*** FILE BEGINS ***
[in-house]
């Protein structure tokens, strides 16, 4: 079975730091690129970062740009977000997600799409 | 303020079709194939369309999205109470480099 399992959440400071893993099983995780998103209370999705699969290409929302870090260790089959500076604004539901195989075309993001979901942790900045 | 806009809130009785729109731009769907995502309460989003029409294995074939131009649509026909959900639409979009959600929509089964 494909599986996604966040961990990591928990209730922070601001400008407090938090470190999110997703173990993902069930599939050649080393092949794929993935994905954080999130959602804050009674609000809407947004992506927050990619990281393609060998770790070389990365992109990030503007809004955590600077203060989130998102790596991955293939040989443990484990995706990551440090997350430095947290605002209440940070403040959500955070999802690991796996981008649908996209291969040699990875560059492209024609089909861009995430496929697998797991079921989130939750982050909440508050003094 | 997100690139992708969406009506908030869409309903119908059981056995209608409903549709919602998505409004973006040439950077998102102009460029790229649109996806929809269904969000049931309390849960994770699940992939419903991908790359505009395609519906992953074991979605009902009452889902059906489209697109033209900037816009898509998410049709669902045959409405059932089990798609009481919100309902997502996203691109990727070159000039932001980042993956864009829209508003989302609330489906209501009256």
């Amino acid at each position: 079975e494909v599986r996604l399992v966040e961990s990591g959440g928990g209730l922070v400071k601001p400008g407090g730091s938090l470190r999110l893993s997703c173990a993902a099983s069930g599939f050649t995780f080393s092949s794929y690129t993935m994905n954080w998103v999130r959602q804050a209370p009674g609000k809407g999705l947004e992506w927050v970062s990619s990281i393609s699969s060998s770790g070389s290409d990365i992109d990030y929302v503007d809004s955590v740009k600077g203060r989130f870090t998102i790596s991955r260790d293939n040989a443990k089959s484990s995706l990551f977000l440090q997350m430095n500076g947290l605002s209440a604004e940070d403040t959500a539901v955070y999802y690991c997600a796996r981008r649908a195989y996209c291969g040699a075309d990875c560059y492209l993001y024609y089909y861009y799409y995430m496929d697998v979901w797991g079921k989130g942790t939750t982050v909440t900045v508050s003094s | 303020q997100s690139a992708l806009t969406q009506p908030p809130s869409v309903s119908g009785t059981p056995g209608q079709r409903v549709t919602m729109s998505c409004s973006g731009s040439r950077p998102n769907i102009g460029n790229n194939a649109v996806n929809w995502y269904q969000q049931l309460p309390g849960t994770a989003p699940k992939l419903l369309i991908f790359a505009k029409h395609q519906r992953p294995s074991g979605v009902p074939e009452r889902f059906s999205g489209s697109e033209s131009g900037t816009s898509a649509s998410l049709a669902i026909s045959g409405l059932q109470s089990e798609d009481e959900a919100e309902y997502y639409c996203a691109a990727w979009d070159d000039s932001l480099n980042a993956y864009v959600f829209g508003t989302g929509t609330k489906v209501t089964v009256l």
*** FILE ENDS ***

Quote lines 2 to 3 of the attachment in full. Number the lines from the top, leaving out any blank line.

């Protein structure tokens, strides 16, 4: 079975730091690129970062740009977000997600799409 | 303020079709194939369309999205109470480099 399992959440400071893993099983995780998103209370999705699969290409929302870090260790089959500076604004539901195989075309993001979901942790900045 | 806009809130009785729109731009769907995502309460989003029409294995074939131009649509026909959900639409979009959600929509089964 494909599986996604966040961990990591928990209730922070601001400008407090938090470190999110997703173990993902069930599939050649080393092949794929993935994905954080999130959602804050009674609000809407947004992506927050990619990281393609060998770790070389990365992109990030503007809004955590600077203060989130998102790596991955293939040989443990484990995706990551440090997350430095947290605002209440940070403040959500955070999802690991796996981008649908996209291969040699990875560059492209024609089909861009995430496929697998797991079921989130939750982050909440508050003094 | 997100690139992708969406009506908030869409309903119908059981056995209608409903549709919602998505409004973006040439950077998102102009460029790229649109996806929809269904969000049931309390849960994770699940992939419903991908790359505009395609519906992953074991979605009902009452889902059906489209697109033209900037816009898509998410049709669902045959409405059932089990798609009481919100309902997502996203691109990727070159000039932001980042993956864009829209508003989302609330489906209501009256």
């Amino acid at each position: 079975e494909v599986r996604l399992v966040e961990s990591g959440g928990g209730l922070v400071k601001p400008g407090g730091s938090l470190r999110l893993s997703c173990a993902a099983s069930g599939f050649t995780f080393s092949s794929y690129t993935m994905n954080w998103v999130r959602q804050a209370p009674g609000k809407g999705l947004e992506w927050v970062s990619s990281i393609s699969s060998s770790g070389s290409d990365i992109d990030y929302v503007d809004s955590v740009k600077g203060r989130f870090t998102i790596s991955r260790d293939n040989a443990k089959s484990s995706l990551f977000l440090q997350m430095n500076g947290l605002s209440a604004e940070d403040t959500a539901v955070y999802y690991c997600a796996r981008r649908a195989y996209c291969g040699a075309d990875c560059y492209l993001y024609y089909y861009y799409y995430m496929d697998v979901w797991g079921k989130g942790t939750t982050v909440t900045v508050s003094s | 303020q997100s690139a992708l806009t969406q009506p908030p809130s869409v309903s119908g009785t059981p056995g209608q079709r409903v549709t919602m729109s998505c409004s973006g731009s040439r950077p998102n769907i102009g460029n790229n194939a649109v996806n929809w995502y269904q969000q049931l309460p309390g849960t994770a989003p699940k992939l419903l369309i991908f790359a505009k029409h395609q519906r992953p294995s074991g979605v009902p074939e009452r889902f059906s999205g489209s697109e033209s131009g900037t816009s898509a649509s998410l049709a669902i026909s045959g409405l059932q109470s089990e798609d009481e959900a919100e309902y997502y639409c996203a691109a990727w979009d070159d000039s932001l480099n980042a993956y864009v959600f829209g508003t989302g929509t609330k489906v209501t089964v009256l």